France's Sour Mood [cf: ...and Europe's Future]
FOR French President Francois Mitterrand and his country, the results of France's regional elections March 22 and 29 presage a time of further drift and political malaise. Worse, the returns in the voting for members of 22 regional councils may reflect deeper currents of political unrest that will buffet the movement toward European unity (see the following editorial).
The balloting by an unexpectedly high turnout of French voters (nearly 70 percent) was an angry repudiation not only of Mr. Mitterrand's Socialist Party, but of France's entire political establishment. The Socialists, who control the National Assembly, took only 18.3 percent of the vote. Yet their mainstream opponents, an alliance of two center-right parties, failed to capitalize: The moderate conservatives captured only 33 percent of the vote, down from previous elections.
Instead, large gains were registered by anti-establishment parties, especially the ultra-right National Front of Jean-Marie Le Pen (13.9 percent) and two environmental parties (a total of 14.7 percent). No doubt some voters rallied to the splinter parties' positions. But many others cast protest votes against the Socialists - which, after Mitterrand's 11 years in office, have run out of steam and ideas - and against the mainstream opposition for offering only me-too options.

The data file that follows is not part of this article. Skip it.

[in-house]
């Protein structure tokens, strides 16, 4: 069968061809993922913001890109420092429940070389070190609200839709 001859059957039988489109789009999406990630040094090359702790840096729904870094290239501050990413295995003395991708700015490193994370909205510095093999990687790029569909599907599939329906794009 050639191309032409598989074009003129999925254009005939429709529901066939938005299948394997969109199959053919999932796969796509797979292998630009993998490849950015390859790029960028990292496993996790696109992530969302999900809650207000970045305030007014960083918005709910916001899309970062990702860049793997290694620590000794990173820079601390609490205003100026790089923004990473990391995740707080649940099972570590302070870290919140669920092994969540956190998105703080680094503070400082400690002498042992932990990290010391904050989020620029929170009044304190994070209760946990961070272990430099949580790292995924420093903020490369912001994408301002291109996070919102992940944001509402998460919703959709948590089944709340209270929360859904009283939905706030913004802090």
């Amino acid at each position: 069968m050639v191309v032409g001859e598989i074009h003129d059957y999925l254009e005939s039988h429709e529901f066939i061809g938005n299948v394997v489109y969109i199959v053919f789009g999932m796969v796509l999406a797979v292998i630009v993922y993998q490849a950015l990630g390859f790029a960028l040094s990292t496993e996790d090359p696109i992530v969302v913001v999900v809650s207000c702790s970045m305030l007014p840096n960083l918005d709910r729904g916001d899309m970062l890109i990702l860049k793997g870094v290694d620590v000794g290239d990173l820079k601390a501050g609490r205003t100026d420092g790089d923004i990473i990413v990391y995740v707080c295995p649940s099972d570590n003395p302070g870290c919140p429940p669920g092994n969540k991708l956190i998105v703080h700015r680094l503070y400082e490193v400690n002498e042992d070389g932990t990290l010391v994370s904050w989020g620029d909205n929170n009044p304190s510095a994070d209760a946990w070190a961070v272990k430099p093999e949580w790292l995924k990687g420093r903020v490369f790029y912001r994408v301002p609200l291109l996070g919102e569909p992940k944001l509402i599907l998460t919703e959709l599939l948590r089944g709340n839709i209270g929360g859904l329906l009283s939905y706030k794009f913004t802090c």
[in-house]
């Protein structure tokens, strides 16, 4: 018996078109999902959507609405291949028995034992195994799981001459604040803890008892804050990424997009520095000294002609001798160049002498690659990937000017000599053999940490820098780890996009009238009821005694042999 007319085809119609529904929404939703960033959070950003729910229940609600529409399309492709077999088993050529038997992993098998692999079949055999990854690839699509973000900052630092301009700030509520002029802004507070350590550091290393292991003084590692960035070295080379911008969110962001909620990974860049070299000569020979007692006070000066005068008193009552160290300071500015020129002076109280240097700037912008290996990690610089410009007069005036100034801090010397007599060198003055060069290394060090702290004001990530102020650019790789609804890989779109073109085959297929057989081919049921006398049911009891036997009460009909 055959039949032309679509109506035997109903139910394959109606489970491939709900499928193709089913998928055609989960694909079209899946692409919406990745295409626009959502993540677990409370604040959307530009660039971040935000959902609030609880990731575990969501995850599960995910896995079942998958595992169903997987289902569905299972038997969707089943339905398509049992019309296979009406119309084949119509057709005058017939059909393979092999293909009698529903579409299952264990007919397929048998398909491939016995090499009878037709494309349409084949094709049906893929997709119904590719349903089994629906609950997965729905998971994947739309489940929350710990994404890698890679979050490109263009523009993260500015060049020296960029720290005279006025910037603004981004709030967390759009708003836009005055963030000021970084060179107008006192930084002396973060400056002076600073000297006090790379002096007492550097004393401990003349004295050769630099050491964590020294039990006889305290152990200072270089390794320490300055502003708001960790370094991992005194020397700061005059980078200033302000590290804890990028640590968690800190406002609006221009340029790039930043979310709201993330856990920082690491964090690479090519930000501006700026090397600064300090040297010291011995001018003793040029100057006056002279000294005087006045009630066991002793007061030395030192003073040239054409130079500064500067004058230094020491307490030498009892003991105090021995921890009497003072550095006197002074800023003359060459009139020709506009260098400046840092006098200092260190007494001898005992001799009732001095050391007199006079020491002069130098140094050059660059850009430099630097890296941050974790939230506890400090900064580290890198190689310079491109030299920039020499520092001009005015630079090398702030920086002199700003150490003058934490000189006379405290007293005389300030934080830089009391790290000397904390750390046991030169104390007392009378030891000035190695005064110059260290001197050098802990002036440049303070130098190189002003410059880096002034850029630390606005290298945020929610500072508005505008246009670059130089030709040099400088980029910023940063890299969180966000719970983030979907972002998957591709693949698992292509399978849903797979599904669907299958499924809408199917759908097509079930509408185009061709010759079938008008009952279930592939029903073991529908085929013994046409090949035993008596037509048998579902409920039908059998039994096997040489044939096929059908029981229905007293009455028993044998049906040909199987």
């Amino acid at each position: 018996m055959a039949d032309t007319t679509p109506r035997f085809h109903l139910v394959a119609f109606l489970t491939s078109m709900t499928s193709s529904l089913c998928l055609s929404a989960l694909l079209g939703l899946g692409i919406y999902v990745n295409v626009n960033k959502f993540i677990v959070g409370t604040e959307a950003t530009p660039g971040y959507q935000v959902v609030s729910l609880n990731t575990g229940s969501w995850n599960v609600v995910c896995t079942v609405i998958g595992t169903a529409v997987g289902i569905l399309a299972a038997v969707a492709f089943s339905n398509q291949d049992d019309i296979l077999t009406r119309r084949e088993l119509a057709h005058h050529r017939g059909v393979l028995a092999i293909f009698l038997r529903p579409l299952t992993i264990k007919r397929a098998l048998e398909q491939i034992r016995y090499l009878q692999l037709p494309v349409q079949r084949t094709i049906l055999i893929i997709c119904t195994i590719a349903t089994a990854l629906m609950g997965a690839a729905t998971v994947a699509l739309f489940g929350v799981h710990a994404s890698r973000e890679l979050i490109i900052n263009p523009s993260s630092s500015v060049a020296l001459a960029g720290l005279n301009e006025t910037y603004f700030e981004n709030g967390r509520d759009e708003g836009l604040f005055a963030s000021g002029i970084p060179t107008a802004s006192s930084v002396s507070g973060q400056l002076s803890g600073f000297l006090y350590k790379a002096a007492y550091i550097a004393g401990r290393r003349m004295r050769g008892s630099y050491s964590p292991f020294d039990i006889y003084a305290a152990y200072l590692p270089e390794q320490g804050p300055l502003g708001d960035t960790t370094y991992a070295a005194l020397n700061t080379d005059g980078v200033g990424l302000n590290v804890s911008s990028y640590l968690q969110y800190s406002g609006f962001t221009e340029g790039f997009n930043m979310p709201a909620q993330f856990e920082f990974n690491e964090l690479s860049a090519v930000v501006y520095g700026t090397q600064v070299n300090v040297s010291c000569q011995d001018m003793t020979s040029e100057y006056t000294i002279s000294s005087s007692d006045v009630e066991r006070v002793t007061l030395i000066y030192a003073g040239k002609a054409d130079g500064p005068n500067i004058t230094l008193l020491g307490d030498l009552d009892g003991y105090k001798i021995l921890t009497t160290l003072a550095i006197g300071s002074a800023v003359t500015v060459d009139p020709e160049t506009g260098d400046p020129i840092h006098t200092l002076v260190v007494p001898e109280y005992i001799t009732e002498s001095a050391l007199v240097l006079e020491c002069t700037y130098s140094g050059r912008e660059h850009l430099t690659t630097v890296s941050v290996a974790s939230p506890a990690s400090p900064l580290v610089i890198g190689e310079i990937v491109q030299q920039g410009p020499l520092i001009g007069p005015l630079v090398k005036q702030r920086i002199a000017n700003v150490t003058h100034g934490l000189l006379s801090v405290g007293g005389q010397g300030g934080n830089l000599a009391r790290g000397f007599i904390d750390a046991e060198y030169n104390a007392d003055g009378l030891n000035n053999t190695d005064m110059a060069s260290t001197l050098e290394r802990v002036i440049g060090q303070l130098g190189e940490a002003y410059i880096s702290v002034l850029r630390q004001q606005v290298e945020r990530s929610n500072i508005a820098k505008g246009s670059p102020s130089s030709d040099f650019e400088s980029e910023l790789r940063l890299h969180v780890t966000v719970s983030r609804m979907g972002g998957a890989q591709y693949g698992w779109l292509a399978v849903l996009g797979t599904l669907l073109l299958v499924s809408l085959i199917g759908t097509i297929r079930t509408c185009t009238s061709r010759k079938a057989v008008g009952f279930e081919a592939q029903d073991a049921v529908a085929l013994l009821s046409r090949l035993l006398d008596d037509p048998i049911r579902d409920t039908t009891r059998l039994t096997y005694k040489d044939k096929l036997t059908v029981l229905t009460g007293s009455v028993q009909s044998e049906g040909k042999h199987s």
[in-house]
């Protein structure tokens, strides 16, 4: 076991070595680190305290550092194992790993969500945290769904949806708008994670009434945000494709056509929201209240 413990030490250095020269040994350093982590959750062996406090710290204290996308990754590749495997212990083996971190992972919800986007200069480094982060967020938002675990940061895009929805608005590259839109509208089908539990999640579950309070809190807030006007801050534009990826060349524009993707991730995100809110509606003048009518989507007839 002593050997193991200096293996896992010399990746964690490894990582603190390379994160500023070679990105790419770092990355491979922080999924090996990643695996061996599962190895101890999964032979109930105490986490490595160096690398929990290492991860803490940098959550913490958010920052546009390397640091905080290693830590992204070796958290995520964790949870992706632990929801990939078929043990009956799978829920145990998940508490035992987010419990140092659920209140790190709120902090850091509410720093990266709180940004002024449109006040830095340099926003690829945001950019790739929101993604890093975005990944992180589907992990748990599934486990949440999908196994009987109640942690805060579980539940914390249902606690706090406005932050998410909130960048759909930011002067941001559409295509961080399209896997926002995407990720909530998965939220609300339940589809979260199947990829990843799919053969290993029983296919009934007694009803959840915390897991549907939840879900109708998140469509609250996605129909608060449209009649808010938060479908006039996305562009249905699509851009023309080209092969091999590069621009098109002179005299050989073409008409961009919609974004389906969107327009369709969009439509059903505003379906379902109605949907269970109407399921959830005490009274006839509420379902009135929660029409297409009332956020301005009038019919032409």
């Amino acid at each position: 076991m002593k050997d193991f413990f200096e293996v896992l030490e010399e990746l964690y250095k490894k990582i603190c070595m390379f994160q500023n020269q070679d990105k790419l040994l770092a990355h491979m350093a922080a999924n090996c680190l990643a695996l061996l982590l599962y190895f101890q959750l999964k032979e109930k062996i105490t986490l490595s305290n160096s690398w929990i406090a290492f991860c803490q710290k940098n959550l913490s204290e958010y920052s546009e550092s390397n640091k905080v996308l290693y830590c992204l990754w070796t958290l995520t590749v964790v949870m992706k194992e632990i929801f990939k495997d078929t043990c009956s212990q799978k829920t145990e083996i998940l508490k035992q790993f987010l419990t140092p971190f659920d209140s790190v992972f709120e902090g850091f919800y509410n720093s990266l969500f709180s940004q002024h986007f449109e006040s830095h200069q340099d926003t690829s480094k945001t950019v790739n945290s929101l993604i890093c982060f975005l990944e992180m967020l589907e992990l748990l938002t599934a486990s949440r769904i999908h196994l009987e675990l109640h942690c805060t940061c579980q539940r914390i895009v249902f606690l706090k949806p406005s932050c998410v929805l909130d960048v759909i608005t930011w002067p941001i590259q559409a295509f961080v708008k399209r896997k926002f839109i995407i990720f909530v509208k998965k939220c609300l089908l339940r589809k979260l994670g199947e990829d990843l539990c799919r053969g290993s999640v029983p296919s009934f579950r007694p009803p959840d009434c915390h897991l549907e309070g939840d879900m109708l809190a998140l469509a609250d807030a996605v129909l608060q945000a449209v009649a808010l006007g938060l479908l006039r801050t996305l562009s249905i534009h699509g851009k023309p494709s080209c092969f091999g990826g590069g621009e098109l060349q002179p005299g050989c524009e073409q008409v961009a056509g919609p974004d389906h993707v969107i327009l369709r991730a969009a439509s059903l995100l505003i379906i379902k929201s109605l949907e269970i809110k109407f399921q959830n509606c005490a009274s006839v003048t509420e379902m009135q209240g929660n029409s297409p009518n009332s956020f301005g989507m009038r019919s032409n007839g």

Mitterrand may try to shore up his support by firing unpopular Prime Minister Edith Cresson. But the most highly regarded replacement, European Commission President Jacques Delors, might not accept what he could regard as a poisoned chalice.
Mitterrand also could fiddle with the election rules before next year's parliamentary elections to dilute the anticipated strength of the conservative alliance. But if he flip-flopped to restore proportional representation in the assembly (which he earlier jettisoned), Mitterrand would permit the smaller parties, including the racist and xenophobic National Front, to acquire legislative beachheads. This could usher in a return to the fragmented, chaotic politics of bygone eras.
Whichever choices he makes, Mitterrand is likely to occupy an increasingly frustrating and marginalized position in the remaining three years of his term.